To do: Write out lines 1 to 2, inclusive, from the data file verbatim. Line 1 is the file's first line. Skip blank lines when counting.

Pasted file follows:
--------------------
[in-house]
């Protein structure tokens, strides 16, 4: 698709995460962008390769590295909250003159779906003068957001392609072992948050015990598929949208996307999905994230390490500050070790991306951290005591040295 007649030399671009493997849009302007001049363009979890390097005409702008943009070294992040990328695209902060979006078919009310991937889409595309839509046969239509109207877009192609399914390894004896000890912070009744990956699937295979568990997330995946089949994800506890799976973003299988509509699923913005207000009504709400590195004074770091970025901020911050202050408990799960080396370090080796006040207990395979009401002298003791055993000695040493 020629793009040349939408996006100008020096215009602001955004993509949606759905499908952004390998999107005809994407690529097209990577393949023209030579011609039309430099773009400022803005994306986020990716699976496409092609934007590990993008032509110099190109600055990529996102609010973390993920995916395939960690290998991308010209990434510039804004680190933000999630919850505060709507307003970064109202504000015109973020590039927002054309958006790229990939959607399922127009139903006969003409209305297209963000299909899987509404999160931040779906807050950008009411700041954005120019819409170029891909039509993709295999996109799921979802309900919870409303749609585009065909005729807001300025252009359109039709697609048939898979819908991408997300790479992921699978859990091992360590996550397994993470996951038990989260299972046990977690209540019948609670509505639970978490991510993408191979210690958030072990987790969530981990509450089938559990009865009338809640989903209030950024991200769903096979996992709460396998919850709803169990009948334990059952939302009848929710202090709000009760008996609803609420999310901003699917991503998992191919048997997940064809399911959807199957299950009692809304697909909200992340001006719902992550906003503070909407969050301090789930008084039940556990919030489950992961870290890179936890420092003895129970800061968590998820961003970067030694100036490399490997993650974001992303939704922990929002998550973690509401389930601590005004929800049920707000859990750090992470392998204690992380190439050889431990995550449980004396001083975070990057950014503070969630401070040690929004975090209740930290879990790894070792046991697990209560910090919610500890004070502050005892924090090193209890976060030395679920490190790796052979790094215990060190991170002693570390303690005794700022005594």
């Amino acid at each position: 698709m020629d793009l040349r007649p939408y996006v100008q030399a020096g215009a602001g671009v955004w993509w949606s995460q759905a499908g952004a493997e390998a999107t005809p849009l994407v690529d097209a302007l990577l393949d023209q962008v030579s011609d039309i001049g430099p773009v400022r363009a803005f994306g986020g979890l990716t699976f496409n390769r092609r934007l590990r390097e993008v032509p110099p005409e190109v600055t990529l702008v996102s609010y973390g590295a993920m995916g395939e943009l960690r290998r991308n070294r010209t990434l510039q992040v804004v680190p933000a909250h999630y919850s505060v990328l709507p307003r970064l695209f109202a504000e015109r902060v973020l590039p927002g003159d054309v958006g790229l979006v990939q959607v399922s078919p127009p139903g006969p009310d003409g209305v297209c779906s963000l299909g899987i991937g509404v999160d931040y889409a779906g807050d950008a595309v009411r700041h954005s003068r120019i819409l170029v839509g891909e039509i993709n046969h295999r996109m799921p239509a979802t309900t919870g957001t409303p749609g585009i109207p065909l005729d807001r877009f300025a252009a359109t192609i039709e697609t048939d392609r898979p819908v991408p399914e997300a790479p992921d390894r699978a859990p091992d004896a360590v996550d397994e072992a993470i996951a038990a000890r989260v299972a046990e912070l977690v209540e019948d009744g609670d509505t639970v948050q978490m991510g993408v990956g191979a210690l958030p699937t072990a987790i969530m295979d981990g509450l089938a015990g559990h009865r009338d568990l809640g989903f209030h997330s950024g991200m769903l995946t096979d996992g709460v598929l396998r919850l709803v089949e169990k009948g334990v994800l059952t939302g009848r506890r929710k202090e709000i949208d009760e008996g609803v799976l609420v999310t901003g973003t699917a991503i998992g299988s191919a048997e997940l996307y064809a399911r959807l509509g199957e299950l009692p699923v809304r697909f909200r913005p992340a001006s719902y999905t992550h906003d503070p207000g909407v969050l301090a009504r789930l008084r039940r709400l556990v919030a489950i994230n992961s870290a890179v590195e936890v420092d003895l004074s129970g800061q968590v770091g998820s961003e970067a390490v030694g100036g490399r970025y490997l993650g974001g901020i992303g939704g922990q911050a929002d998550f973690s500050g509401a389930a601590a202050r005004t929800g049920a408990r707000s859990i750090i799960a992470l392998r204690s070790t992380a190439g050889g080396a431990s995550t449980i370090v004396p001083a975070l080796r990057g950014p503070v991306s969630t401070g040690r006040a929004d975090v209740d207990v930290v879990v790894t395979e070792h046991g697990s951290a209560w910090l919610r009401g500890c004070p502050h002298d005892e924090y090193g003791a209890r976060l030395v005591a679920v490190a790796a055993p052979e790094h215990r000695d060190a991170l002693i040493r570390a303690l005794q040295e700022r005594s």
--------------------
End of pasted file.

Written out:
[in-house]
């Protein structure tokens, strides 16, 4: 698709995460962008390769590295909250003159779906003068957001392609072992948050015990598929949208996307999905994230390490500050070790991306951290005591040295 007649030399671009493997849009302007001049363009979890390097005409702008943009070294992040990328695209902060979006078919009310991937889409595309839509046969239509109207877009192609399914390894004896000890912070009744990956699937295979568990997330995946089949994800506890799976973003299988509509699923913005207000009504709400590195004074770091970025901020911050202050408990799960080396370090080796006040207990395979009401002298003791055993000695040493 020629793009040349939408996006100008020096215009602001955004993509949606759905499908952004390998999107005809994407690529097209990577393949023209030579011609039309430099773009400022803005994306986020990716699976496409092609934007590990993008032509110099190109600055990529996102609010973390993920995916395939960690290998991308010209990434510039804004680190933000999630919850505060709507307003970064109202504000015109973020590039927002054309958006790229990939959607399922127009139903006969003409209305297209963000299909899987509404999160931040779906807050950008009411700041954005120019819409170029891909039509993709295999996109799921979802309900919870409303749609585009065909005729807001300025252009359109039709697609048939898979819908991408997300790479992921699978859990091992360590996550397994993470996951038990989260299972046990977690209540019948609670509505639970978490991510993408191979210690958030072990987790969530981990509450089938559990009865009338809640989903209030950024991200769903096979996992709460396998919850709803169990009948334990059952939302009848929710202090709000009760008996609803609420999310901003699917991503998992191919048997997940064809399911959807199957299950009692809304697909909200992340001006719902992550906003503070909407969050301090789930008084039940556990919030489950992961870290890179936890420092003895129970800061968590998820961003970067030694100036490399490997993650974001992303939704922990929002998550973690509401389930601590005004929800049920707000859990750090992470392998204690992380190439050889431990995550449980004396001083975070990057950014503070969630401070040690929004975090209740930290879990790894070792046991697990209560910090919610500890004070502050005892924090090193209890976060030395679920490190790796052979790094215990060190991170002693570390303690005794700022005594």